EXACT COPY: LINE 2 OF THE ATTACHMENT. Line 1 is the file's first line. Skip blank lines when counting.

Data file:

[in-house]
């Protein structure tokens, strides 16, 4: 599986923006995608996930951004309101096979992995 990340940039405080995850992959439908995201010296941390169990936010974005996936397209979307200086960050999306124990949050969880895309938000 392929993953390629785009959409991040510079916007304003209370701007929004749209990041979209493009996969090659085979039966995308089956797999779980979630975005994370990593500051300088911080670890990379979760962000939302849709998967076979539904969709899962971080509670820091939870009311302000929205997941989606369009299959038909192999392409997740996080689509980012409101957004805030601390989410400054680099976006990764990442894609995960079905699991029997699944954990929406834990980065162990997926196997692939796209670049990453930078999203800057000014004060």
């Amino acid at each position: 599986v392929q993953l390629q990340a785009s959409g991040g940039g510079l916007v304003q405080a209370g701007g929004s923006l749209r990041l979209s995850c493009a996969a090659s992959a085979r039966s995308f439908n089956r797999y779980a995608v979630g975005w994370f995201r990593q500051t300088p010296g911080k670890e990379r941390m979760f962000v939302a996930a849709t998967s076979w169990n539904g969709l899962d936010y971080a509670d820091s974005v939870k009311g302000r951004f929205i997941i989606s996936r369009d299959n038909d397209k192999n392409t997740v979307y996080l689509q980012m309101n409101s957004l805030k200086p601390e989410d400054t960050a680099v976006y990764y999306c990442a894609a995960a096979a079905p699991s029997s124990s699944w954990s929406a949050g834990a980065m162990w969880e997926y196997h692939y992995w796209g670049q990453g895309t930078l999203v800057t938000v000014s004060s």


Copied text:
């Protein structure tokens, strides 16, 4: 599986923006995608996930951004309101096979992995 990340940039405080995850992959439908995201010296941390169990936010974005996936397209979307200086960050999306124990949050969880895309938000 392929993953390629785009959409991040510079916007304003209370701007929004749209990041979209493009996969090659085979039966995308089956797999779980979630975005994370990593500051300088911080670890990379979760962000939302849709998967076979539904969709899962971080509670820091939870009311302000929205997941989606369009299959038909192999392409997740996080689509980012409101957004805030601390989410400054680099976006990764990442894609995960079905699991029997699944954990929406834990980065162990997926196997692939796209670049990453930078999203800057000014004060």